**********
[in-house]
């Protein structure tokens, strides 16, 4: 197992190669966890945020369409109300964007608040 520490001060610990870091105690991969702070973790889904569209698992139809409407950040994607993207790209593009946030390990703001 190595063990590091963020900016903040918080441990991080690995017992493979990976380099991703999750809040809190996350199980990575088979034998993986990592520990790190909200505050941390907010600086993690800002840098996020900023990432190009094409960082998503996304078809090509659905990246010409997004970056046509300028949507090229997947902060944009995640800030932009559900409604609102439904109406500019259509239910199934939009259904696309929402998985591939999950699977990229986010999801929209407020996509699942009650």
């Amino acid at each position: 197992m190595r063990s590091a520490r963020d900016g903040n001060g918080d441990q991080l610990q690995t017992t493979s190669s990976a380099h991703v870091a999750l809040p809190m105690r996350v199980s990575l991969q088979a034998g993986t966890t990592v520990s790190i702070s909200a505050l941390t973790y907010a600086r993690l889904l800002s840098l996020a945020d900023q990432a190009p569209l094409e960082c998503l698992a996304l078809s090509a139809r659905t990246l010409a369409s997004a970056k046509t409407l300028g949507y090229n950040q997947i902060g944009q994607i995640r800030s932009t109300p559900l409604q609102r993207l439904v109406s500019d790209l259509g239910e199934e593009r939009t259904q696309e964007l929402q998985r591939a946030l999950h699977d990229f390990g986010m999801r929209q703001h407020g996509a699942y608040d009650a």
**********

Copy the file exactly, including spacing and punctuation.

[in-house]
């Protein structure tokens, strides 16, 4: 197992190669966890945020369409109300964007608040 520490001060610990870091105690991969702070973790889904569209698992139809409407950040994607993207790209593009946030390990703001 190595063990590091963020900016903040918080441990991080690995017992493979990976380099991703999750809040809190996350199980990575088979034998993986990592520990790190909200505050941390907010600086993690800002840098996020900023990432190009094409960082998503996304078809090509659905990246010409997004970056046509300028949507090229997947902060944009995640800030932009559900409604609102439904109406500019259509239910199934939009259904696309929402998985591939999950699977990229986010999801929209407020996509699942009650």
């Amino acid at each position: 197992m190595r063990s590091a520490r963020d900016g903040n001060g918080d441990q991080l610990q690995t017992t493979s190669s990976a380099h991703v870091a999750l809040p809190m105690r996350v199980s990575l991969q088979a034998g993986t966890t990592v520990s790190i702070s909200a505050l941390t973790y907010a600086r993690l889904l800002s840098l996020a945020d900023q990432a190009p569209l094409e960082c998503l698992a996304l078809s090509a139809r659905t990246l010409a369409s997004a970056k046509t409407l300028g949507y090229n950040q997947i902060g944009q994607i995640r800030s932009t109300p559900l409604q609102r993207l439904v109406s500019d790209l259509g239910e199934e593009r939009t259904q696309e964007l929402q998985r591939a946030l999950h699977d990229f390990g986010m999801r929209q703001h407020g996509a699942y608040d009650a």